Writing 101 Two, A Cafe With a View

Take me to Pushkar, drop me down in the sunset café. You already did? Ahh yes, here I am, the sky is still bright and very pink. Inside people, locals and travellers begin to gather, for the nightly spectacle that is sunset over the lake. Neat rows of Formica tables are placed so that as many diners as possible get a good view. The best seats are right on the patio, and I’ve got one, under the curved and ornately painted arches, slightly raised from the pavement. I sink into a rattan bucket seat with a cushion made from recycled saris, red, orange and pink to match the sky. Babu comes to take my order, a mint lassi while I’m waiting for a masala omelette, ‘but that is breakfast madam’ he says giving me that look he gives to crazy English women, a sort of half grin as if he feels sorry for me. I add an ice cold cobra beer, Pushkar is so dry and so is my throat.

The smell of spice is suddenly challenged when two young women arrive, laden with backpacks big enough for their tiny frames to climb into, and with grubby salwar kameez. I don’t like myself for saying it, but I’m glad there wasn’t space for them. In contrast the musicians rock up, clothes gleaming as white as the Persil ads, and making a racket like the dustbin men at 7am. Now I realise why these seats were empty. Two drummers, a sitar player and another with an instrument that looks like a sack, a hosepipe and some bits of rope, sit crossed legged beside me.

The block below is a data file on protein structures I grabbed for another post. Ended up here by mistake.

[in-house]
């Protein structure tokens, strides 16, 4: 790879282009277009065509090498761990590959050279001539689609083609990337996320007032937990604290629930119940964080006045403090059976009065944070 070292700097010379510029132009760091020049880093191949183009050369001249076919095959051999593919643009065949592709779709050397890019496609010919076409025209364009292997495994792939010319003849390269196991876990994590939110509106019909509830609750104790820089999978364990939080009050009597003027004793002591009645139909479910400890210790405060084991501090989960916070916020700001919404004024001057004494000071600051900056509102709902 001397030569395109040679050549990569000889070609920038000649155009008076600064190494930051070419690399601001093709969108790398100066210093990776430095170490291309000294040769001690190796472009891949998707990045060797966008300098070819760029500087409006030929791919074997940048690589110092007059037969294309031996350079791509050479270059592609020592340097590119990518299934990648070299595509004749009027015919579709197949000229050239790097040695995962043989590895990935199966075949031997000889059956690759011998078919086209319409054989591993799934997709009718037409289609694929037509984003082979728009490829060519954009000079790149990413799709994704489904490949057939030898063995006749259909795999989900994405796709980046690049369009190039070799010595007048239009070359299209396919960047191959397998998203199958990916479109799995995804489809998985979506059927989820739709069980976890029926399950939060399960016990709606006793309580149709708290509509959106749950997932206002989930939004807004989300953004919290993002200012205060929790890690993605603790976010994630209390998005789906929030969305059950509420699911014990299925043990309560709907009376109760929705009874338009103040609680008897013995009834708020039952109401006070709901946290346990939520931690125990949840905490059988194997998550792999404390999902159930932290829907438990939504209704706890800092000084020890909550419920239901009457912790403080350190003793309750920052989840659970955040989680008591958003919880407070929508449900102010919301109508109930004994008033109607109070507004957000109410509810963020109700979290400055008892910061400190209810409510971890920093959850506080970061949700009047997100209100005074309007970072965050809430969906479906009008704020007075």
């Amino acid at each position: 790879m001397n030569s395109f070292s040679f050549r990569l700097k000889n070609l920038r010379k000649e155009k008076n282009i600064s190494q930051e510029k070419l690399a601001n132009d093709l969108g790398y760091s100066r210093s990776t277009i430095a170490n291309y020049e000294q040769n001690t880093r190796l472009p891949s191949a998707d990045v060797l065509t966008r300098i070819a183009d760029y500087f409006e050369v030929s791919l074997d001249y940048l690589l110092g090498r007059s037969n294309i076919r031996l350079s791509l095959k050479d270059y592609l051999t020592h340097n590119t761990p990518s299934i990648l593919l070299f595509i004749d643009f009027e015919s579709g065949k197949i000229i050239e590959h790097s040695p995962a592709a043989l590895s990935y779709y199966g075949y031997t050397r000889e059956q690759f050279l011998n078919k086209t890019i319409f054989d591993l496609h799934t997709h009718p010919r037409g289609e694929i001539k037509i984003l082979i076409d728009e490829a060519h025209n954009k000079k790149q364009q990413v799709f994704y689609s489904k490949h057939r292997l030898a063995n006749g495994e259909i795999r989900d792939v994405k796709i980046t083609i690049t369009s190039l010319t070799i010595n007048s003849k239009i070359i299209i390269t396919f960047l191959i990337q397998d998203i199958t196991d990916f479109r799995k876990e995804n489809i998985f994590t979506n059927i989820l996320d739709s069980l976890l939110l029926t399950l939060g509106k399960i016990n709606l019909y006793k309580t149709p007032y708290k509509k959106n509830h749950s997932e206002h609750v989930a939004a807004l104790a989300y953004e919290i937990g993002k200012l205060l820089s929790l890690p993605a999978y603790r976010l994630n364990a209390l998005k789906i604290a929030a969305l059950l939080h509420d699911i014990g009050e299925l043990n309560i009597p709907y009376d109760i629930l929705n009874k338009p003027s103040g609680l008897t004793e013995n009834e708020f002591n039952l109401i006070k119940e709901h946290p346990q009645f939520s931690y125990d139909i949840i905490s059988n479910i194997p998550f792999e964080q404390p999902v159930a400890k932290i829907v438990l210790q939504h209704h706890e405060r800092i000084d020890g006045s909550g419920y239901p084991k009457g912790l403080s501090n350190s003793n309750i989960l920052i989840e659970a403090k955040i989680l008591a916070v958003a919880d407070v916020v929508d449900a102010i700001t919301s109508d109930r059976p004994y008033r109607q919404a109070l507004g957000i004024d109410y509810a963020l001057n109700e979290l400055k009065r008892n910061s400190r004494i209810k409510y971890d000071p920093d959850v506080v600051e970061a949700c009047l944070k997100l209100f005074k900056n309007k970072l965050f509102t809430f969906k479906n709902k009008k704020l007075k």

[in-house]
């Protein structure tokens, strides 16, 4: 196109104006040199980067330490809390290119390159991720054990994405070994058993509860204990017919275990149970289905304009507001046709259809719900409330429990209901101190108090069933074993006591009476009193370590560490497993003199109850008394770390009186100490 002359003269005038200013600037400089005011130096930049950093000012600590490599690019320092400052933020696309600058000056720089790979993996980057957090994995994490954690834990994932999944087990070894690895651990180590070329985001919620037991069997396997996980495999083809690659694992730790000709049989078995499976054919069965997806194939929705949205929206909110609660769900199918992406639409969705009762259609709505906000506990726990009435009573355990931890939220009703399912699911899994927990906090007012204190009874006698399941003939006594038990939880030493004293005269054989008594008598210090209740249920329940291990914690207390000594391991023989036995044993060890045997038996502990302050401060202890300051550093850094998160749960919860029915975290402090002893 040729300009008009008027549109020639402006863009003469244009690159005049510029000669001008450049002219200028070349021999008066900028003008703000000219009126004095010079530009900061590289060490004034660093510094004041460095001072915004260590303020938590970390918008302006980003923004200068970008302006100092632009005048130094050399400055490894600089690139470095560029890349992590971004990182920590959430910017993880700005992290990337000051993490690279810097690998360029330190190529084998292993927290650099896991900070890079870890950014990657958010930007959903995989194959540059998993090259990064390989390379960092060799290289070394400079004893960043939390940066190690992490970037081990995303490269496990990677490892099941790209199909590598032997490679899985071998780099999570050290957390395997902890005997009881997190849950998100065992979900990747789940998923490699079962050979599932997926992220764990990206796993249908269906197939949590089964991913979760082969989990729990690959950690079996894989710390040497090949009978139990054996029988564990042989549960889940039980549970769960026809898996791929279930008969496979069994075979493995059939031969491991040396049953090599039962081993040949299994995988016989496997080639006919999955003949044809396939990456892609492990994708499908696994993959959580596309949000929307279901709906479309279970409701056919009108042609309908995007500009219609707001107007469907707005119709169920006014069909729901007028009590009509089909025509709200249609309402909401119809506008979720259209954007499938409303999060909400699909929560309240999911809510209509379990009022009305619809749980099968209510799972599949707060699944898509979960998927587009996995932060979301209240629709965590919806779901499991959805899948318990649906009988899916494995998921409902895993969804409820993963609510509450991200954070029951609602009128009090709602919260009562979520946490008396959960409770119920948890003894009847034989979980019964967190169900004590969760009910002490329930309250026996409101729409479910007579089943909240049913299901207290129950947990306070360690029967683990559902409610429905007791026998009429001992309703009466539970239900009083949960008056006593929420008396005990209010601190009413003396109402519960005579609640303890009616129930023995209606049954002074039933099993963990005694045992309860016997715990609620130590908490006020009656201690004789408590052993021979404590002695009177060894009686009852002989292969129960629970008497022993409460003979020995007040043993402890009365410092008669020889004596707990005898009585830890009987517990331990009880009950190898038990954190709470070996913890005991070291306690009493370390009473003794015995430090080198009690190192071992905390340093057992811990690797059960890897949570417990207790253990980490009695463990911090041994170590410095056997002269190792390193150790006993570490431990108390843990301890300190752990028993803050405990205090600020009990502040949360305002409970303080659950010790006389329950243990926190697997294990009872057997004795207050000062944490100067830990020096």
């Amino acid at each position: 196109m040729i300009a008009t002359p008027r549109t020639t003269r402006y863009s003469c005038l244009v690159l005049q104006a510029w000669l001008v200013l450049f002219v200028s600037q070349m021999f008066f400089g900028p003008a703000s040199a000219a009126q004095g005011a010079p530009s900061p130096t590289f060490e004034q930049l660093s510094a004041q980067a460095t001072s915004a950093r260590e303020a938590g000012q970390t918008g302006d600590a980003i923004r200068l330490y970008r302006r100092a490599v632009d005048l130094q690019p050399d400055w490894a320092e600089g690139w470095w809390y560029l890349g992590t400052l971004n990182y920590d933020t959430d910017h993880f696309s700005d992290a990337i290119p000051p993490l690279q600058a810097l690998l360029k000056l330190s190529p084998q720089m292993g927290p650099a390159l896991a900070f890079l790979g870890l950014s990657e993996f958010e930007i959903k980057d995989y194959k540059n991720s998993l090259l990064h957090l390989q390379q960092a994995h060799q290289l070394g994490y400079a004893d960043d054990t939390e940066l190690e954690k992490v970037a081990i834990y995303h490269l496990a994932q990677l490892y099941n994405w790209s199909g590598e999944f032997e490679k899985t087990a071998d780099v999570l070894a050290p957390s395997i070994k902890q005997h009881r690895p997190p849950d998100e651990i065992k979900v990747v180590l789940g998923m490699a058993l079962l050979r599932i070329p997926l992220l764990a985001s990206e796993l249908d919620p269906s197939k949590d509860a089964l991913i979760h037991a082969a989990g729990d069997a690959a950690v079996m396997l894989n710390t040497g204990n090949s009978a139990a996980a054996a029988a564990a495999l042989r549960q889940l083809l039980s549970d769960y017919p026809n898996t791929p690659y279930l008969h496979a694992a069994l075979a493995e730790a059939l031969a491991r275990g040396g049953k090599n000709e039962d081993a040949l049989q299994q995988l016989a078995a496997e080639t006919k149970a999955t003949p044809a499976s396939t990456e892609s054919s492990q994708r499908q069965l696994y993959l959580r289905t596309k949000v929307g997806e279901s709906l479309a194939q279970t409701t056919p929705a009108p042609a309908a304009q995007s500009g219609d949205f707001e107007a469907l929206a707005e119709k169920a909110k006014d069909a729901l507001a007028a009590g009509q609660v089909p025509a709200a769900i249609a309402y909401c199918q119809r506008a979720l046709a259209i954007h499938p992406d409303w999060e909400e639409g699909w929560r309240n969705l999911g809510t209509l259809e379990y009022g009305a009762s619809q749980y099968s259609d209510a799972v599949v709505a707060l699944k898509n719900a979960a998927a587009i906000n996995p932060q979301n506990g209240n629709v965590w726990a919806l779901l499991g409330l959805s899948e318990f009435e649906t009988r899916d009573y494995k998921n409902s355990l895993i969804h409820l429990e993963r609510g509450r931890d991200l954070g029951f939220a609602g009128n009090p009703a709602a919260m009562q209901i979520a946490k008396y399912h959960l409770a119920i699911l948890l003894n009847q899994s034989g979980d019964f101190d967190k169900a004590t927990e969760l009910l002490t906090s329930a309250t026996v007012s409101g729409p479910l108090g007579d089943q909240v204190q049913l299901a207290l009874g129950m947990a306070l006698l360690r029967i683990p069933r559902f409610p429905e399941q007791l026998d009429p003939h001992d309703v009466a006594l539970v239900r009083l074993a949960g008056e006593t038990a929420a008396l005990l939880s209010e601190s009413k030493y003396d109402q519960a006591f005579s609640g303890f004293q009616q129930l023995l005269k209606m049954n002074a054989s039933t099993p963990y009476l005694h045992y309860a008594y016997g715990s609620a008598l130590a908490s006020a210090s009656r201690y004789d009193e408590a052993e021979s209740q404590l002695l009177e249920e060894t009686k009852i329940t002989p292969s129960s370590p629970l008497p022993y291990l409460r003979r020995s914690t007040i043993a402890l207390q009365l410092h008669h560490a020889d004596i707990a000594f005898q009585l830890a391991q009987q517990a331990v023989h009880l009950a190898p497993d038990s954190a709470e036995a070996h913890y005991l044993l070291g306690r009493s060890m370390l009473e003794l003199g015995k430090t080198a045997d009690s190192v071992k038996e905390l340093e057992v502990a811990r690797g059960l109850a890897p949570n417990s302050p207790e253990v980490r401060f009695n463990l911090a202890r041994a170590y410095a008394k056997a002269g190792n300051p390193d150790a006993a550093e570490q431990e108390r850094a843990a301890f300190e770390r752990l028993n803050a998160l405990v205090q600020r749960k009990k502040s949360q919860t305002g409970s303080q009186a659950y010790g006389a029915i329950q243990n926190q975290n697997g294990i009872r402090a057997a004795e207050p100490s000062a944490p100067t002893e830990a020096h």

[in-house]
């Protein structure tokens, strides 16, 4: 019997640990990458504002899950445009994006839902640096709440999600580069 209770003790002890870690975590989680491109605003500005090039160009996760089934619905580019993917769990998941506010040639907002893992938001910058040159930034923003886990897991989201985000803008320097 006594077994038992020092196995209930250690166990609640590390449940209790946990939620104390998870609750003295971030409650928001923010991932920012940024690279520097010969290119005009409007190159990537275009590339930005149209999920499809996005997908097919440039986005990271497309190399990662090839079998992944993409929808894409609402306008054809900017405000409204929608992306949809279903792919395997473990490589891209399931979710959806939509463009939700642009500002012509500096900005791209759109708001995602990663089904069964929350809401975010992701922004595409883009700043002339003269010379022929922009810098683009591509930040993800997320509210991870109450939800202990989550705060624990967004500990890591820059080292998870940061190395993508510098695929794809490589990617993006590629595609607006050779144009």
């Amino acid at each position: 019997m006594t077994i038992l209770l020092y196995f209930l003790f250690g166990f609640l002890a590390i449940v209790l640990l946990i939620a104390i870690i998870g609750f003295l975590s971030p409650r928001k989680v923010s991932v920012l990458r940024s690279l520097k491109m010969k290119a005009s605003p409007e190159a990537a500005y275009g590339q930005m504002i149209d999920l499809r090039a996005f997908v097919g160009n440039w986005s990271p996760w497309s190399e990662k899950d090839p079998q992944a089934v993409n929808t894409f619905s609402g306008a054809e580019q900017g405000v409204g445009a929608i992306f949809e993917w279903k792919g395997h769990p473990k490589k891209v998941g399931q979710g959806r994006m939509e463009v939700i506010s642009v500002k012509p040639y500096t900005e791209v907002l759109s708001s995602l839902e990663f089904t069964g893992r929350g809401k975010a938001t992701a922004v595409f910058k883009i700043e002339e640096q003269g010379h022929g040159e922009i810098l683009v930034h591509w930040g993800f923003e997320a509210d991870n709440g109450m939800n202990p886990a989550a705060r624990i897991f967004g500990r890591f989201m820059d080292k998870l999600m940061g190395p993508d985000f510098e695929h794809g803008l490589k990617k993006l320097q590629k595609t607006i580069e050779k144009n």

The drumming begins, starting slowly and with little tune. It’s only when I look around and see people swaying that I realise I’m doing the same thing. For too long the drums continue, my lassi and omelette are both consumed and I’m on my second bottle of Cobra. They’re twice the size of the bottles at home and a few nights ago Muggan, our driver was horrified and amazed that I could contain one, never mind two.

The drumming is hypnotic and I’ve lost some time, pulling myself together, I put the music to the back of my mind and focus instead on the sky. Taking a photo wasn’t working, heads kept bobbing up and down between me and the view. Stay in the now G, stay in the now and imprint it on your soul. It is every bit as magical as promised. Every warm, glowing colour, that nature can create, is up there in the heavens. There might be sound but all I can hear is the noise of the universe, not even a sound, but a vibration, a distant echo that began light years ago. I’m standing now, we all are. With fairy lights around our heads, we watch as the sun slowly falls on the horizon behind the temple.

I am changed by India.

 

Writing 101 One, Stream of Consciousness

I’m doing the WordPress Writing 101 as from today and the first project is stream of consciousness. I won’t be posting the 101 stuff every day, more likely I’ll write every day and post bits from time to time.

This is what sprang out earlier.